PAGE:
Formula E/LAT

Sarrazin takes Gutierrez’s Techeetah Formula E seat

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Esteban Gutierrez looks poised to see out the remainder of the Verizon IndyCar Series season with Dale Coyne Racing after the Techeetah Formula E team signed Stephane Sarrazin to his seat.

Gutierrez moved into Formula E after losing his Formula 1 drive at the end of last year, racing in Mexico City, Monaco and Paris with Techeetah.

The Mexican will make his IndyCar debut in Detroit this weekend with Dale Coyne Racing in place of the injured Sebastien Bourdais, who is out of action until at least the season finale at Sonoma on September 17.

Team owner Dale Coyne confirmed on Friday that he planned for Gutierrez to see out the season despite three Formula E schedule clashes in the next two months.

On Saturday, Sarrazin was confirmed to be leaving Venturi for the remainder of the Formula E campaign, joining Techeetah in place of Gutierrez.

Venturi will replace Sarrazin with Tom Dillmann, who made his Formula E debut in Paris last month in place of Maro Engel, who was tied up with DTM duties.

“A positive solution for all those involved,” Venturi team principal Gildo Pallanca Pastor said. “With his experience, Stephane will be embraced by Techeetah and at the same time, the season will offer Tom the chance of gathering further important experiences with Venturi.

“This means that all the three Venturi joint drivers, Maro Engel, Stephane Sarrazin and Tom Dillmann will contest the coming championship rounds in Berlin, New York and Montreal.”

As noted by my colleague Tony DiZinno, this was the penultimate hurdle for Gutierrez to clear if he wants to enter the remaining races on the IndyCar calendar, with the final task being an oval test ahead of next weekend’s Firestone 600 at Texas Motor Speedway.

Lewis Hamilton aims to match Michael Schumacher’s F1 win record

Lewis Hamilton Schumacher record
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SOCHI, Russia — Lewis Hamilton has set many Formula One marks over the years, but few are as significant as the Michael Schumacher record he can match Sunday at the Russian Grand Prix.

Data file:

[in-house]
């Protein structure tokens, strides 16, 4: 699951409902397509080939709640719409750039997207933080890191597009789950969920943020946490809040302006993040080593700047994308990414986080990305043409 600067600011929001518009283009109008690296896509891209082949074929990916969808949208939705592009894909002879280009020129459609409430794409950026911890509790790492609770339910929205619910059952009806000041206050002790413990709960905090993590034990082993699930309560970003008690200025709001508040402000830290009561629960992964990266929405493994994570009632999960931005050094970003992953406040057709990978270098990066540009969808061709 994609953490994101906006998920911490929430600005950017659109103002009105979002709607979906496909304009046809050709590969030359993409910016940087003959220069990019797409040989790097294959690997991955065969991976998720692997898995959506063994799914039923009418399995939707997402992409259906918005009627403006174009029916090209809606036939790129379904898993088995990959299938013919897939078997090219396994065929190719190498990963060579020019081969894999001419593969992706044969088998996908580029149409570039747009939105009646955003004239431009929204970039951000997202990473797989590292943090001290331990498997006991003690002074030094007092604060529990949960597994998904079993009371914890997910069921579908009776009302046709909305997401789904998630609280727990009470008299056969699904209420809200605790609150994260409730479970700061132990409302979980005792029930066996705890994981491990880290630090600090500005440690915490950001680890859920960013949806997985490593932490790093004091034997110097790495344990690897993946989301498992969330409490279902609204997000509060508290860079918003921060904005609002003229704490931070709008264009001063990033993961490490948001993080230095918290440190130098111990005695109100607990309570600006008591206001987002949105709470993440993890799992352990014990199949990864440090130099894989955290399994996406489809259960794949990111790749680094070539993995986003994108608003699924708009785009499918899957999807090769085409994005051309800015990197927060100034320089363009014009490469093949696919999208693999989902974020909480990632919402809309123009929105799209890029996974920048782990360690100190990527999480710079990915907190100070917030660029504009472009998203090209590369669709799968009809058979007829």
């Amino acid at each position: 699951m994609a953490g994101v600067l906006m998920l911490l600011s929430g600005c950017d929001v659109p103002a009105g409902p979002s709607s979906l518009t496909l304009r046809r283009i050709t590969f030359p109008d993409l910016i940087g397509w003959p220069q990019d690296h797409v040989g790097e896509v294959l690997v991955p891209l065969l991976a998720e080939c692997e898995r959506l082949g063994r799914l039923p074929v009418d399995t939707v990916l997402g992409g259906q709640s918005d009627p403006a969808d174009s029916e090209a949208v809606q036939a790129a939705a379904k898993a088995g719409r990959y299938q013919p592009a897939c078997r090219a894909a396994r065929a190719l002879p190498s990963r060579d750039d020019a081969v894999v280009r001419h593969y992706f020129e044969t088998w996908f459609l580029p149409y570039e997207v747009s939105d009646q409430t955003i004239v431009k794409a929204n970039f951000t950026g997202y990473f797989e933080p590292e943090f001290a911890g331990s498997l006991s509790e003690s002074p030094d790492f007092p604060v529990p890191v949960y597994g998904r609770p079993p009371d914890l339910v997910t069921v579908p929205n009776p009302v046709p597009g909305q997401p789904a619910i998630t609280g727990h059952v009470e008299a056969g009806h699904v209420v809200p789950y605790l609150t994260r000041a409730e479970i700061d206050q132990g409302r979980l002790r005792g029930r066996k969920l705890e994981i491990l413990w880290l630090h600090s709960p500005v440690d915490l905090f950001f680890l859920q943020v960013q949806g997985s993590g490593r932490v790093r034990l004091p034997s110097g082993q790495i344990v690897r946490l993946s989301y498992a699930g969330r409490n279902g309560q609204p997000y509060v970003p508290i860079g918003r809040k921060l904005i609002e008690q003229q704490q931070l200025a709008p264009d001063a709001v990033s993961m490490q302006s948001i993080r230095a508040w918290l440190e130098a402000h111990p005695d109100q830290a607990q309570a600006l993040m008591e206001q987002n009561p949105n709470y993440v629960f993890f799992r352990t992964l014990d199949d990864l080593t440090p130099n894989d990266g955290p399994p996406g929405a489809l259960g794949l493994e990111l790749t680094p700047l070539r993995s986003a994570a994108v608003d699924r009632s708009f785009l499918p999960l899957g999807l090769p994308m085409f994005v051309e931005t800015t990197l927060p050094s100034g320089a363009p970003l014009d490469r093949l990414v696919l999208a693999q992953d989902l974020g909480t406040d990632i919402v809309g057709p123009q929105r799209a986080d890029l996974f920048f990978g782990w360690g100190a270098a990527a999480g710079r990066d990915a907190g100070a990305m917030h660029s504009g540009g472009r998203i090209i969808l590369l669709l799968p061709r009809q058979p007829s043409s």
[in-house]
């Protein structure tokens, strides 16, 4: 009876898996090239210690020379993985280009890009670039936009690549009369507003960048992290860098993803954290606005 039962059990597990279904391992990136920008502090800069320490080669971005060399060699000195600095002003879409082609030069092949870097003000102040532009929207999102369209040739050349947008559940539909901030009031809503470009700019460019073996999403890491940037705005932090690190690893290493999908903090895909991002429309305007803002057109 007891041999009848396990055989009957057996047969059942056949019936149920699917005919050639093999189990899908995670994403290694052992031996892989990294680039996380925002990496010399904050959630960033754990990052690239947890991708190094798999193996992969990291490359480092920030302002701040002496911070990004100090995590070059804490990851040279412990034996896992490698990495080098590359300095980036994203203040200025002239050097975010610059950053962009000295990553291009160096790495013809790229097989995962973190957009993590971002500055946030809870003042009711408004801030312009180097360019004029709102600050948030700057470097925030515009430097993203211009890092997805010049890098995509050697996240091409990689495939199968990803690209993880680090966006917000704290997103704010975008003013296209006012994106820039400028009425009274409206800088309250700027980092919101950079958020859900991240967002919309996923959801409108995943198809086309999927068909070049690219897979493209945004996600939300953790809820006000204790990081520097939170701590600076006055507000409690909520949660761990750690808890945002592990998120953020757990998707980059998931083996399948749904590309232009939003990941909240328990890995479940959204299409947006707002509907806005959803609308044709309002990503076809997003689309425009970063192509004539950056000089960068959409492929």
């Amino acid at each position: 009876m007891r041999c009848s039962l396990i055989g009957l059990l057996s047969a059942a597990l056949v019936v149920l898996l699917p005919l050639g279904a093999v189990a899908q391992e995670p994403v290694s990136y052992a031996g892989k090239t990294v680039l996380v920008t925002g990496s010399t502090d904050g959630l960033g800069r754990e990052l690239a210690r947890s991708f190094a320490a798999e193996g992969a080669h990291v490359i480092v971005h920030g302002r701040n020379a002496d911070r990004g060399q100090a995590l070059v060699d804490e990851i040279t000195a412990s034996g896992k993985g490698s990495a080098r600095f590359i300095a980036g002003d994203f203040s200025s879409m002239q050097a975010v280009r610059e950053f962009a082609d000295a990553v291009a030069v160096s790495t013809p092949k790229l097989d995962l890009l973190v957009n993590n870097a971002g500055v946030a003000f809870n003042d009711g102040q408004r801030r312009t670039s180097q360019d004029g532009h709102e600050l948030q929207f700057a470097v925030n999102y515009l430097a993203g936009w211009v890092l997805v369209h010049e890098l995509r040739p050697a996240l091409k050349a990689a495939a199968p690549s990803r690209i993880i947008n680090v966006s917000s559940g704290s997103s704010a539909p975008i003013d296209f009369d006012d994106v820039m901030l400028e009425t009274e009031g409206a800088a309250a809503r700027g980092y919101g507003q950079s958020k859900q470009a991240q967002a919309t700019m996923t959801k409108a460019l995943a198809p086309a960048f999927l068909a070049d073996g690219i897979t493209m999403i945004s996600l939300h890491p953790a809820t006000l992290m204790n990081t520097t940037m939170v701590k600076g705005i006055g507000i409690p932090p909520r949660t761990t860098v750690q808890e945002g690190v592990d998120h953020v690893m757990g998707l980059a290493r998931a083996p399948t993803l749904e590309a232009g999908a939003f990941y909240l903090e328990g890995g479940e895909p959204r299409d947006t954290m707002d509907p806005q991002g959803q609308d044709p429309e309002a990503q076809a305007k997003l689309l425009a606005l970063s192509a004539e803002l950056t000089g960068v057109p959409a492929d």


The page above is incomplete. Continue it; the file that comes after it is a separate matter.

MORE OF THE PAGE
Victory for Hamilton at the Sochi Olympic Park would see him draw level with Schumacher at 91 career victories, more than any other driver in the 70-year history of F1.

It also would increase Hamilton’s commanding 55-point lead over teammate Valtteri Bottas in the championship standings, putting him closer to a seventh world championship, matching another Schumacher record.

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History is on the side of Hamilton, who won Sept. 13 at Mugello. He’s won four of the six Russian races so far, and all six were won by Mercedes drivers. His closest challenger is likely to be Bottas, who beat Hamilton in the 2017 edition of the Russian Grand Prix.

Elsewhere in the championship hunt, Red Bull driver Max Verstappen’s season has gone up in smoke since his Aug. 9 victory at Silverstone. An overheating engine forced the Dutch driver out of the Sept. 6 race at Monza and then a similar problem struck just before the start at Mugello. Verstappen was far slower off the line than the cars around him and was struck by Kimi Raikkonen’s Alfa Romeo.

That leaves Verstappen 80 points off Hamilton in the standings and a 25-point deficit to Bottas.

If Hamilton does win to tie Schumachher at Sochi, more fans will see it in person than any other race in a 2020 season mostly run before empty grandstands because of the novel coronavirus (COVID-19) pandemic. Organizers say the race weekend is sold out but haven’t given final ticket sales figures.

Race promoter Alexei Titov previously told Russian state TV that the stands would be at 50 percent of their capacity, which equates to around 30,000 spectators.

That’s far more than the previous season high of 3,000 fans for the most recent race, the Tuscan Grand Prix at the Mugello circuit.

Unlike at the last two races in Italy, there will be a full entertainment program on offer for fans with concerts featuring some of Russia’s most popular musicians.

Russian organizers say they’re taking precautions to keep fans safe and will have medical staff posted at checkpoints around the venue, and that spectators will have their temperature measured on entry.